The only hard data Gen. Petreaus offered in his prepared testimony to Congress yesterday came in the form of charts (PDF file). In particular his graph of "Overall Weekly Iraq Attack Trends" (page 3) contains a lot of data - presented in such a way as to be utterly obfuscatory and misleading.
But, if you print out the graph and blow it up, then with a ruler and a pen and some time you can eventually abstract some rough raw data - I say "rough" because even then the Petreaus chart is designed to be confusing and hide the figures under noise - which can then be compared to his other charts.
That's what I did with the numbers for "Bombs (IEDs) Both Found and Exploded" from that chart. A comparison with the chart for "Improvised Explosive Devices (IEDs)" which includes figures for "IED explosions + IEDs found + IED Hoaxes" (page 7) is instructive. John Cole and Kevin Drum both wondered what the chart on page 7 would look like without the IED hoaxes. Well, the raw data in the first chart doesn't include any hoaxes, so...
It would look something like this for Iraq as a whole. Or if you prefer it as a bar chart, like this: But for sake of fair comparison, let's show it as a graph of weekly figures too. In August of '06, there were about 400 hoaxes. In August of '07, less than 100.
But what the by-week figures reveal is that there were more actual IEDs found or exploded in the seven months of the Surge to-date from Feb '07 onwards (about 19,000) than there were in the preceeding seven months (about 15,000).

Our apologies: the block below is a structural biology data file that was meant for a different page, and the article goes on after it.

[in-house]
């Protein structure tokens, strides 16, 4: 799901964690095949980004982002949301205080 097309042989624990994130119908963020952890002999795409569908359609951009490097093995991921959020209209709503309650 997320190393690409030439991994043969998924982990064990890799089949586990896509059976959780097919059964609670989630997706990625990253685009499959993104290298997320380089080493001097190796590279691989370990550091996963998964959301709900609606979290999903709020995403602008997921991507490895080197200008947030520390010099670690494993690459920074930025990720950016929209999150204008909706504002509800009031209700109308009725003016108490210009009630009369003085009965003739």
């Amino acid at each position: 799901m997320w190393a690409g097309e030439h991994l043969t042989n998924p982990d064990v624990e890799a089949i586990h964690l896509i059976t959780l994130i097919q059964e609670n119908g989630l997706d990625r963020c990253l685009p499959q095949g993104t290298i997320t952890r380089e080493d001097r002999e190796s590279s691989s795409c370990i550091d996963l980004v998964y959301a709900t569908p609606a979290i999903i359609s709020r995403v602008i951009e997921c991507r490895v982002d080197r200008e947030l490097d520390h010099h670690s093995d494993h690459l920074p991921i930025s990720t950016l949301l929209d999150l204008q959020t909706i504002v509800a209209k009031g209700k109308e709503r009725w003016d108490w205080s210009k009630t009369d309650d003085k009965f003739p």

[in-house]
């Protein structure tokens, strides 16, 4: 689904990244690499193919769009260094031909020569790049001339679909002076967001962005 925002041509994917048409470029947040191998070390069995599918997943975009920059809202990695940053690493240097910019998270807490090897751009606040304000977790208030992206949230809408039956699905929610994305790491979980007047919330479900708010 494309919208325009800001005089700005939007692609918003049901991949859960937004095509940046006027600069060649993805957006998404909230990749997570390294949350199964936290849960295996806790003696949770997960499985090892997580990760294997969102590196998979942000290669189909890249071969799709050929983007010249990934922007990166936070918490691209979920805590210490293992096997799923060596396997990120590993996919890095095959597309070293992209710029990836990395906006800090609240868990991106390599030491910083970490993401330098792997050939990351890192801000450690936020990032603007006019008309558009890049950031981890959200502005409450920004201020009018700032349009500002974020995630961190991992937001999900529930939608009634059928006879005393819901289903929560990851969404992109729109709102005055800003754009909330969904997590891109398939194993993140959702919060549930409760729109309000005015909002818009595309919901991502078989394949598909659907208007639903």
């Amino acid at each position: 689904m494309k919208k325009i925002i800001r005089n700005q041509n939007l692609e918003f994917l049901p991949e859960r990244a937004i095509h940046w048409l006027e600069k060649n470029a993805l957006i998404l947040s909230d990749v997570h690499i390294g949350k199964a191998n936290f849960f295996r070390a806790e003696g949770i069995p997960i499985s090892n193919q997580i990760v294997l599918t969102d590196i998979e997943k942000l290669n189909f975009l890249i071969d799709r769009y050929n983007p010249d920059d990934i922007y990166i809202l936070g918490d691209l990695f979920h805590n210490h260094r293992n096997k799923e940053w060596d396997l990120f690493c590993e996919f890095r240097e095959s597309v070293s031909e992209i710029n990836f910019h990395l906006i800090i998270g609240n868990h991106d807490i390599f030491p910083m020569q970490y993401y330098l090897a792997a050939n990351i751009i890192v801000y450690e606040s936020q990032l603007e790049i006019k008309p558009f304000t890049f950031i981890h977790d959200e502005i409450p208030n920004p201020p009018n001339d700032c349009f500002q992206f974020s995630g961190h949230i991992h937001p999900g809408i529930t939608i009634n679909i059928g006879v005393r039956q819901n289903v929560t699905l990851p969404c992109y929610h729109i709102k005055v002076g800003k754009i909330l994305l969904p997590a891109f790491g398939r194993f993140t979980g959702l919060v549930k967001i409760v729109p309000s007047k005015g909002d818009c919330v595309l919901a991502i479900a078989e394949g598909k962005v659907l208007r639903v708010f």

The level of actual IED's is pretty constant, there were periods last year when the number of IED's dropped as low as they are currently. Violence always drops off a bit in the hottest late-summer months and we'll have to wait and see if the number of IED's will rise again from the current seasonal low before it can be said with any certainty that the Surge has reduced IED attacks. Any variations can be attributed to seasonal variations in attack patterns and the U.S. military getting more discerning about hoax calls.
P.S. You'll notice that my abstracted figures for a couple of months are somewhat higher than the all-Iraq figures on Petreaus' page 7 chart. Partly, that's what I mean by noise - and partly it may be that the preparers of the Petreaus chart are hedging around the fact that some months are five, not four, weeks long. That's why I've included the weekly chart.